Joseph’s take: Suffering can be fruitful

Palitha Jayasooriya // September 10, 2018, 6:00 am


Photo by Alex Loup on Unsplash

The life of Joseph is the kind of story dreams are built on. After 13 years of toil and trial, he became the second most powerful man in Egypt. Thereafter, God blessed him with two sons, and he named his second son Ephraim, which means “fruitful through affliction” (Genesis 41:52).

The word “affliction” is translated “suffering” in the NIV. In spite of the “affliction”, God made Joseph fruitful at every twist and turn, and he eventually became Pharaoh’s top executive and Egypt’s highest civil servant. How so?

1. Rejection

In the Genesis 37 account, we read that Joseph had the status of being Jacob’s “favourite son” – glaringly evidenced by his special “coat of many colours” (Genesis 37:3). His brothers took revenge on him because of their envy and rejected him through betrayal.

To make matters worse, Joseph foolishly boasted about his futuristic dreams, where one day he would rule over his entire family. The hatred that was simmering in the hearts of his brothers reached boiling point and they made plans to kill him.

Thanks to the intervention of Reuben and Judah, they put him in a cistern instead and sold him off as a slave to a band of Midianite merchants who, in turn, sold him in Egypt to Potiphar, the captain of Pharaoh’s guard.

Joseph was now a slave. One can only imagine this young man’s pain and loneliness. It is certain that he would have been treated harshly ­– maybe viciously – by the slave-traders.

However, God gave him favour with Potiphar, who saw the unique faith, wisdom and skills this young Hebrew slave possessed and put him in charge of his household and everything he owned.

Rejection is always painful, especially when the blow comes from someone we have loved or have helped. But as with Joseph, through rejection, God can teach us valuable lessons, enhance our skills and make us fruitful and a blessing to others.

Joseph went from “favourite slave” to “favourite executive”, and God blessed Potiphar because of him (Genesis 39:5).

2. False accusation

As Joseph began to prosper, Potiphar’s wife was attracted to him and tried to seduce him. Soon, he was facing constant sexual harassment in the workplace.

How we handle charater assassination will determine how fruitful we will be through it.

Just as she thought she’d trapped him into a compromising situation, Joseph ran away. He did not want to hurt either God or Potiphar (Genesis 39:8-9). She exacted her revenge by falsely accusing him of trying to molest her, and he was thrown into prison.

Character assassination is one of the most difficult challenges a human can face. How we handle it will determine how fruitful we will be through it.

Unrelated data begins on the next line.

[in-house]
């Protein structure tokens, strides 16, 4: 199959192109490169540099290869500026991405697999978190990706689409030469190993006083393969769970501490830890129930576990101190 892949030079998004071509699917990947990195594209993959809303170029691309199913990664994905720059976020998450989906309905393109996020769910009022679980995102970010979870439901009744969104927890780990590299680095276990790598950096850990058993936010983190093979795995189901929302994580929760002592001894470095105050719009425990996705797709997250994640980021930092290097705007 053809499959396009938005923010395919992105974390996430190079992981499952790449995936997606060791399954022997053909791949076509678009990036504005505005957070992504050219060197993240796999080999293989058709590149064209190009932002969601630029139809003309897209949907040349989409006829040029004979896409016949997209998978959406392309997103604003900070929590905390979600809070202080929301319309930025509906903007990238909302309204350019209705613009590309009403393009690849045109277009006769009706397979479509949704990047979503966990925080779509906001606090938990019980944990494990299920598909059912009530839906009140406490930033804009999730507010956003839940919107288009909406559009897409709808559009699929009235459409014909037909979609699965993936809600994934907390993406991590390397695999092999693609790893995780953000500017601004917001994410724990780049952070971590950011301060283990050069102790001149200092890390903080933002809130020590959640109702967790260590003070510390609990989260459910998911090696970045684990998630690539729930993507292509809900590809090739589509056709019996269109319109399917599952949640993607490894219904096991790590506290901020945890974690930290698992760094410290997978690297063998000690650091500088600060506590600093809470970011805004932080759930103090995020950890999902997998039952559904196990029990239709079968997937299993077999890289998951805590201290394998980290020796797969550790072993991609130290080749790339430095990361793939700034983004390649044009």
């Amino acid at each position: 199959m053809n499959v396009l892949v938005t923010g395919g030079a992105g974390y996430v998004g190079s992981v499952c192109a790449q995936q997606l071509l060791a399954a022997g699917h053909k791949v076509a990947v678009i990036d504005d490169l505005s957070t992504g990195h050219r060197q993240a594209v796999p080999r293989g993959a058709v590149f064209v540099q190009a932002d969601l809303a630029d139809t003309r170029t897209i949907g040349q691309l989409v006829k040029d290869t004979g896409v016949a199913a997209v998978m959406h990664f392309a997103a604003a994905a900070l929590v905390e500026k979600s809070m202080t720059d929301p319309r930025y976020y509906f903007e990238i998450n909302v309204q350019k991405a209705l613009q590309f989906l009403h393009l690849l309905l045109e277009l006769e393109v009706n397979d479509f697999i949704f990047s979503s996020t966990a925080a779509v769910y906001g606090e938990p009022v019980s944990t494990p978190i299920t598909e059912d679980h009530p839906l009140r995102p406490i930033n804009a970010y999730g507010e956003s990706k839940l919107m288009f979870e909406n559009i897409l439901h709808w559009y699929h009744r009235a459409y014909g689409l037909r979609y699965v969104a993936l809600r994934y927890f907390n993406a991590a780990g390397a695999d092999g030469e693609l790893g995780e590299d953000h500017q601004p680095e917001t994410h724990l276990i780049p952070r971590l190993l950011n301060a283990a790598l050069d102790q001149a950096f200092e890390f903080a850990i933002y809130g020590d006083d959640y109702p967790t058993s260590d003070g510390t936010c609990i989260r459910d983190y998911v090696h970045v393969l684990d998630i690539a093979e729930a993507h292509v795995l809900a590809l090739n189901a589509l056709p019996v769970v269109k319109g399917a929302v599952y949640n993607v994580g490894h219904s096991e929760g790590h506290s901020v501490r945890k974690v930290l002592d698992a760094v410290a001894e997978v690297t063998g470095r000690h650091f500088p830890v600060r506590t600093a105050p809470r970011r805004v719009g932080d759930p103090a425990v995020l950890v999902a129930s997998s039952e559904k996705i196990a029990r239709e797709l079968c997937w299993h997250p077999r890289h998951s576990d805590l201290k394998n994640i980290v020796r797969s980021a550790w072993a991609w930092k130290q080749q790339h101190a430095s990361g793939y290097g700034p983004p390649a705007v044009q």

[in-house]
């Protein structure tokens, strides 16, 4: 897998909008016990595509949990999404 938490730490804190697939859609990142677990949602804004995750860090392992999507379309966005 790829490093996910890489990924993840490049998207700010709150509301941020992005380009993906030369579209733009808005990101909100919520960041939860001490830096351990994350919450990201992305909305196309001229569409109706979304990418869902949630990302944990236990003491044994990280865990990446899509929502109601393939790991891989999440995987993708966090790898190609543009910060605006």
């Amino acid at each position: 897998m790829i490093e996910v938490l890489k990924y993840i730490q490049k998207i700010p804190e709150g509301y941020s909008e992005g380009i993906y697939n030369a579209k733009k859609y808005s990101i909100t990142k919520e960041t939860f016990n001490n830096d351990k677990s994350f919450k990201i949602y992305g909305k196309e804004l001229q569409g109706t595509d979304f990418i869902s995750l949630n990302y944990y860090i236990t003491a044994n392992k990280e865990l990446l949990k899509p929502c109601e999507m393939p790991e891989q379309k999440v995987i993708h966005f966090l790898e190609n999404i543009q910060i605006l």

Joseph didn’t grumble or complain; he trusted in the Lord. And God gave him favour with the prison warden, who made him the chief administrator in the prison! Joseph was now “favourite prisoner”.

3. Being forgotten

For an offence against the Egyptian king, his chief cupbearer and chief baker were thrown into prison – the same prison Joseph was in. When these two men had dreams, Joseph interpreted them accurately. The chief cupbearer was restored to his position, while the chief baker was executed – exactly as Joseph had predicted.

Joseph pleaded with the chief cupbearer to speak to the king on his behalf once he was released. “The chief cupbearer, however, did not remember Joseph; he forgot him.” (Genesis 40:23)

Thankfully, when Pharaoh had bad dreams two years later and none of his wise men could interpret them, the chief cupbearer’s memory came alive again and he put Joseph’s name forward.

While most people search for the “right” contacts at conferences, seminars and other events, Joseph found his contact inside a prison! God may do the same for you – working in His unexpected ways, in the most inconceivable of places.

After interpreting the king’s dreams accurately, Joseph was released and promoted to the second highest position in Egypt (Genesis 41:43). At the age of 30, he was assigned the huge task of saving the country and the surrounding world from the famine that was about to break out.

Joseph handled the task to perfection. In the process, he was used by God to bring restoration to his family and thus save the nation of Israel. Joseph’s status now? “Favourite diplomat.”

Where did Joseph acquire the skills needed for this massive operation? It was during the 13 years he spent in Potiphar’s house and in prison as he faced the afflictions of being rejected, falsely accused and being forgotten.

He proclaimed to his brothers: “You intended to harm me, but God intended it for good to accomplish what is now being done, the saving of many lives.” (Genesis 50:20)

God can make you fruitful through every affliction too. As He did with Joseph, He can with you.

Questions for reflection

  1. What afflictions are you going through right now? How are you reacting to it? As God was with Joseph, so will He be with you; He will never forget you (Isaiah 49:15).
  2. Have your efforts been overlooked? Maybe your labour in the ministry seems to have been forgotten by others. Be patient and keep trusting the Lord and He will lift you up at the right time (Psalm 37:34).
About the author

Palitha Jayasooriya

Palitha Jayasooriya is an Executive/Preaching Pastor of the People's Church in Colombo, Sri Lanka. He also counts over 20 years experience as a Radio Broadcaster with the Sri Lanka Broadcasting Corporation. Palitha hosts his own blog called 'The Preaching Platform'.